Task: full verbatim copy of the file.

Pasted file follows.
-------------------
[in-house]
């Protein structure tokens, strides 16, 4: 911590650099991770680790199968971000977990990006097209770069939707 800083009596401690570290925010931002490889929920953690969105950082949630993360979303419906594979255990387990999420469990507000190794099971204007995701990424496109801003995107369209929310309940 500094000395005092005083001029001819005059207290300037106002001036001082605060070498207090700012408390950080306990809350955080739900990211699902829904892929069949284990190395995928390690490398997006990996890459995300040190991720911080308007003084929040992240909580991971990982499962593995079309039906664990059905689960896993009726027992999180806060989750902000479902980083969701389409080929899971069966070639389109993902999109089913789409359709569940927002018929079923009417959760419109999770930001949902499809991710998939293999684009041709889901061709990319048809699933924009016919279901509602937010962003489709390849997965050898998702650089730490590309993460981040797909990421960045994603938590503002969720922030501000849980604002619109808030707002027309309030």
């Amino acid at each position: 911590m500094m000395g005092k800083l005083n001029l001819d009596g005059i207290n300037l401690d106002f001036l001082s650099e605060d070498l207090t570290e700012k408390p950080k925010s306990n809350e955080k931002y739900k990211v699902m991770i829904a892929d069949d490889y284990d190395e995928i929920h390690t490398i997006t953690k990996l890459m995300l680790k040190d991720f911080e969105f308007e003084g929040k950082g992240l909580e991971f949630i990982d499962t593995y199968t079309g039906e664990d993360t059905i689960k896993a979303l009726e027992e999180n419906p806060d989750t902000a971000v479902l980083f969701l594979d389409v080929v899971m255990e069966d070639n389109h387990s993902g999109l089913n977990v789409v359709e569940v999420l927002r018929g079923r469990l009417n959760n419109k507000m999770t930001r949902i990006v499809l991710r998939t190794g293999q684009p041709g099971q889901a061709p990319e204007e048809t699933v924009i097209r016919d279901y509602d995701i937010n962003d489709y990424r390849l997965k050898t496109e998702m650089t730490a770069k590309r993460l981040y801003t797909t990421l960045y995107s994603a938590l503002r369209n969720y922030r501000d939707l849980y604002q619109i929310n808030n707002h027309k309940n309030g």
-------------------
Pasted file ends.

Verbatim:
[in-house]
């Protein structure tokens, strides 16, 4: 911590650099991770680790199968971000977990990006097209770069939707 800083009596401690570290925010931002490889929920953690969105950082949630993360979303419906594979255990387990999420469990507000190794099971204007995701990424496109801003995107369209929310309940 500094000395005092005083001029001819005059207290300037106002001036001082605060070498207090700012408390950080306990809350955080739900990211699902829904892929069949284990190395995928390690490398997006990996890459995300040190991720911080308007003084929040992240909580991971990982499962593995079309039906664990059905689960896993009726027992999180806060989750902000479902980083969701389409080929899971069966070639389109993902999109089913789409359709569940927002018929079923009417959760419109999770930001949902499809991710998939293999684009041709889901061709990319048809699933924009016919279901509602937010962003489709390849997965050898998702650089730490590309993460981040797909990421960045994603938590503002969720922030501000849980604002619109808030707002027309309030």
């Amino acid at each position: 911590m500094m000395g005092k800083l005083n001029l001819d009596g005059i207290n300037l401690d106002f001036l001082s650099e605060d070498l207090t570290e700012k408390p950080k925010s306990n809350e955080k931002y739900k990211v699902m991770i829904a892929d069949d490889y284990d190395e995928i929920h390690t490398i997006t953690k990996l890459m995300l680790k040190d991720f911080e969105f308007e003084g929040k950082g992240l909580e991971f949630i990982d499962t593995y199968t079309g039906e664990d993360t059905i689960k896993a979303l009726e027992e999180n419906p806060d989750t902000a971000v479902l980083f969701l594979d389409v080929v899971m255990e069966d070639n389109h387990s993902g999109l089913n977990v789409v359709e569940v999420l927002r018929g079923r469990l009417n959760n419109k507000m999770t930001r949902i990006v499809l991710r998939t190794g293999q684009p041709g099971q889901a061709p990319e204007e048809t699933v924009i097209r016919d279901y509602d995701i937010n962003d489709y990424r390849l997965k050898t496109e998702m650089t730490a770069k590309r993460l981040y801003t797909t990421l960045y995107s994603a938590l503002r369209n969720y922030r501000d939707l849980y604002q619109i929310n808030n707002h027309k309940n309030g």